HOWARD LAKE, MINN. — Seven mallards lifted off the small, shallow lake and sailed out of sight while thousands of coots skittered on the water, clucking incessantly.
Dan Nyquist admired the wildlife from amid lush-green bulrushes, cattails and grasses on the shore of Smith Lake.
"For years it's been nothing but a Dead Sea,'' said Nyquist, 76, who has lived on the Wright County lake all his life. The 330-acre body has long been green and devoid of vegetation, thanks to the carp and other rough fish that fouled its waters.
Not any more.
Last week, the lake was crystal clear and brimming with sago pondweed -- and ducks. Among the coots were mallards, teal, wood ducks, Canada geese and even a lone trumpeter swan. Canvasbacks, redheads and bluebills should show up later this fall.
"It's been a long time since I've seen this many ducks on the lake,'' said Dennis Larson, 53, as he hunkered with his shotgun in a duck blind early Wednesday.
The turnabout followed construction of a water-control structure that allowed the Department of Natural Resources to lower the lake level starting in 2010, causing a winter kill of fish. Last summer, 90 percent of the lake was dry and sprouting lush vegetation.
Now the lake is slowly refilling with water.
Like Nyquist, Larson owns shore land there and remembers the lake once teemed with wildlife. "When I was a kid, it was really good,'' he said.
Joining Larson near a couple dozen duck decoys were Josh Kavanagh, a Ducks Unlimited biologist from Spicer, Minn., and me. We wanted to see firsthand how Smith Lake has recovered following the restoration project that Kavanagh, Larson, Nyquist and others helped launch.
"It looks fantastic,'' Kavanagh said. "The water is clear and full of sago. It's absolutely beautiful.''
And just as ducks rediscovered the revitalized lake, so, too, have hunters.
"About 14 rigs were here last weekend [on the waterfowl opener],'' Kavanagh said. "There was a lot of shooting.''
On a clear, warm, sunny morning, our hunt was quickly over. Larson fired the only shots in our threesome, and we failed to bag a bird. Instead, the ducks and geese we saw ignored our decoys and calls, landing instead safely among the coots in the center of the lake. Two other hunting parties fired more shots and likely bagged a few birds.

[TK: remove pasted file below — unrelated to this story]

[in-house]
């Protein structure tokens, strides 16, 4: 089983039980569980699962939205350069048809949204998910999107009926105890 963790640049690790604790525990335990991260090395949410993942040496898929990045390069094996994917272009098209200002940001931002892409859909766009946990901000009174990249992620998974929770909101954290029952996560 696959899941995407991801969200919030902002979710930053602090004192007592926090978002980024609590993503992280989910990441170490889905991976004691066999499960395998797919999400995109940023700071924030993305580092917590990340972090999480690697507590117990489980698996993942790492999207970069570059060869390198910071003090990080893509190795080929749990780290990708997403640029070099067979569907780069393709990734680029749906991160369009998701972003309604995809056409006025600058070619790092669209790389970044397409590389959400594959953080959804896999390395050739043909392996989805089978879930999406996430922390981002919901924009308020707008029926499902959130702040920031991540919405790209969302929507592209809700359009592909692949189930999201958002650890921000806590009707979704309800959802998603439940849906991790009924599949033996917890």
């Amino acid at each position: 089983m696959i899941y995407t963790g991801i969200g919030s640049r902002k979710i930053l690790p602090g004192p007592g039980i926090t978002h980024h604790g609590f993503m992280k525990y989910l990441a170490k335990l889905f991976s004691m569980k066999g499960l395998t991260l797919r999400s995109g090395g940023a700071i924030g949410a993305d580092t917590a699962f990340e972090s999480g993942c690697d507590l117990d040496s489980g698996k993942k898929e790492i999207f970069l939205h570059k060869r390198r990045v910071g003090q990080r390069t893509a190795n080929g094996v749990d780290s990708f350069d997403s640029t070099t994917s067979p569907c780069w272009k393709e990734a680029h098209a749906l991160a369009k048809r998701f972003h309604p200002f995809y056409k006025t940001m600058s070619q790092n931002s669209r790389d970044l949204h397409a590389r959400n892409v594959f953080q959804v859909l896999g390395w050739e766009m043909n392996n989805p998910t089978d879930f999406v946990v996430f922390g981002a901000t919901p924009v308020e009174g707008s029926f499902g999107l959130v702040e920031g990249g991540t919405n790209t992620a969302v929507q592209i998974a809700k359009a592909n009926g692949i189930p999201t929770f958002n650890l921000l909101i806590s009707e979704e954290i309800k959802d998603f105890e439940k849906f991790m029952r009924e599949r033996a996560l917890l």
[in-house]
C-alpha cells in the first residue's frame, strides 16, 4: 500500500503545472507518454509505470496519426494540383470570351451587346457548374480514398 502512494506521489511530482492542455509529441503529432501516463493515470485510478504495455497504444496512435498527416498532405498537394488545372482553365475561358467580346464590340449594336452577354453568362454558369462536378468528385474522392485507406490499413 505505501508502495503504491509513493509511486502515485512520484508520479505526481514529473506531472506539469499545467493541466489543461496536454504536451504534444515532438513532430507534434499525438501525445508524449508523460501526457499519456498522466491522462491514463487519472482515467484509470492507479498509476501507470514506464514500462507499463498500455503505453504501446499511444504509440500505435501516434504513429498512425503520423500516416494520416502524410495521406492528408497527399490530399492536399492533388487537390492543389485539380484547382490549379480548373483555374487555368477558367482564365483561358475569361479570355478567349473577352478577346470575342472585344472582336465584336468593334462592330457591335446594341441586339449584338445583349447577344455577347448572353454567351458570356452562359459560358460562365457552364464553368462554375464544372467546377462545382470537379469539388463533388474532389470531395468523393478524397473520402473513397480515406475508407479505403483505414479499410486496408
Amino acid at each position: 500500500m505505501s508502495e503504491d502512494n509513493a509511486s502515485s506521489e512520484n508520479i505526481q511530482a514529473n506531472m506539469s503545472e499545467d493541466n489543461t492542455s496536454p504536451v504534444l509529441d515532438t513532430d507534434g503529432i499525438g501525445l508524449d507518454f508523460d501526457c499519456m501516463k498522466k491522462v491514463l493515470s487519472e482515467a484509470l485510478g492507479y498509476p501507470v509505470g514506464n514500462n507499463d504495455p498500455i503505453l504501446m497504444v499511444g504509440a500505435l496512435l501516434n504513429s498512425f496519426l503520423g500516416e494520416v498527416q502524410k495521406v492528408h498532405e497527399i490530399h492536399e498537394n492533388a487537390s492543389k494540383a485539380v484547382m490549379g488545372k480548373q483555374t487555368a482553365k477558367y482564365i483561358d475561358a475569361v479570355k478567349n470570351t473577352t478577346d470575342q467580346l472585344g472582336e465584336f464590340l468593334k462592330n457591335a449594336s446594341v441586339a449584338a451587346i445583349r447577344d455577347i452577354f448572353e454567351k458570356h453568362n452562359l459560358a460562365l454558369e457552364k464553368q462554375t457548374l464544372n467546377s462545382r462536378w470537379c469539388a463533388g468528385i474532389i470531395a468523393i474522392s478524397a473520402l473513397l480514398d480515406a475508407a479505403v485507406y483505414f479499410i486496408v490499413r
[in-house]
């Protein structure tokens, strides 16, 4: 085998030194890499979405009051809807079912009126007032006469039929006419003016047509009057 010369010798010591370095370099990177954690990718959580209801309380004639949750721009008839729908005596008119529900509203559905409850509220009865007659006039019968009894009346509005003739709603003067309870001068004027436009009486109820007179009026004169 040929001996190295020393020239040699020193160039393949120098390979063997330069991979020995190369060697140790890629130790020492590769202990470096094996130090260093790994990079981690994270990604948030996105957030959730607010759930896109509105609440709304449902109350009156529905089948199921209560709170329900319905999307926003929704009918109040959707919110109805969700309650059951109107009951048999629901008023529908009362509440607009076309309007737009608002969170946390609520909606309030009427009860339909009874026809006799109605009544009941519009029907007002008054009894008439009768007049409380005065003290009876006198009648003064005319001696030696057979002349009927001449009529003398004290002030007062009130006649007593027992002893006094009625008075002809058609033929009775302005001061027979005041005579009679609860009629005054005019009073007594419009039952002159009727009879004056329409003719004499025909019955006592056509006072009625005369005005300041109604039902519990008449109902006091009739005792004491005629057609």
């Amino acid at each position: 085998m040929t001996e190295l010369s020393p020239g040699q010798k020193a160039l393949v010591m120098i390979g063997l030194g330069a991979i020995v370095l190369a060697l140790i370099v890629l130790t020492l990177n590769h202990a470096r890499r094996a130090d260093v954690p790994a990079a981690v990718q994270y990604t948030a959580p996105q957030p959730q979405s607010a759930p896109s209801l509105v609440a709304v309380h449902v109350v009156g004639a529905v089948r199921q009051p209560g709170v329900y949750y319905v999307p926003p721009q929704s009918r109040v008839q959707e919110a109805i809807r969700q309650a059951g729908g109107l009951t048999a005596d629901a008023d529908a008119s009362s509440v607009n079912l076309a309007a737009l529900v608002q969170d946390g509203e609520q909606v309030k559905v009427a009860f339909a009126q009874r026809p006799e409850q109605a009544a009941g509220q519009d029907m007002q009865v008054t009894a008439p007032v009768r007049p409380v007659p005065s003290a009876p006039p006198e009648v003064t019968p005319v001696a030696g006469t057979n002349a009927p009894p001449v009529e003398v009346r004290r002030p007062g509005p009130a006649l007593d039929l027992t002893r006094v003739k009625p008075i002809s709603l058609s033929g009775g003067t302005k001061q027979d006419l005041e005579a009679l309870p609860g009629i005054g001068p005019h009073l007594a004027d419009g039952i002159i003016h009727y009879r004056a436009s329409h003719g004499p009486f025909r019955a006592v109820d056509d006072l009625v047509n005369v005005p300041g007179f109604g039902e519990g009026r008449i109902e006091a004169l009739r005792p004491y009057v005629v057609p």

But locals are excited about the turnaround.
"I couldn't believe the number of waterfowl,'' said Ken Durdahl, 67, secretary of the Howard Lake Sportsman's Club. "It's a thrill for us.''
Smith Lake is one of about 4,500 shallow lakes -- waters 15 feet deep or less -- left in the state. Since the turn of the 20th century, many others were drained.
But 100 years of ditching and drainage has left many of the remaining shallow lakes in poor condition. And lousy habitat is one reason for the decline of ducks -- and duck hunters -- in Minnesota. Work over the decades has helped restore some, and the infusion of Legacy Amendment dollars since 2010 has accelerated that effort.
About $128,000 of the $145,000 spent to construct the Smith Lake water-control structure was Legacy Amendment money. A fish barrier was built a few years ago to prevent fish from coming into Smith from its outlet. All told, about $250,000 has been spent to restore the lake, including help from Ducks Unlimited, the McKnight Foundation and Flint Hills Resources.
"Shallow lakes, when in good condition, with clear water and abundant plants and invertebrates, provide great waterfowl habitat,'' said Ann Geisen, acting supervisor of the DNR's shallow lakes program.
And when they become cloudy and devoid of vegetation either from persistent high water or from rough fish, "they provide no habitat,'' Geisen said. "The goal is to flip them.''
The DNR is focusing on 1,900 lakes. But often there are obstacles. Some people don't want to see water levels lowered. Others want to retain the gamefish that sometimes swim in them.
At Smith Lake, Nyquist helped get local support for the project. "I remember what the lake could be,'' he said.
"That was huge,'' said Fred Bengston, DNR area wildlife manager.
Smith Lake drains through Larson's land, and he agreed to sell an easement to the DNR to build the water-control structure. And the DNR was able to get locals to support designating Smith as a wildlife lake in 2009 -- which enables the DNR to manipulate water levels.
Larson built a platform near the shore just to watch waterfowl and water birds.
"It's great,'' he said of the project.
Meanwhile, Bengston plans to seed the lake with wild rice, which once grew there.
"Hopefully the coots won't eat it all,'' he said.
Doug Smith • email@example.com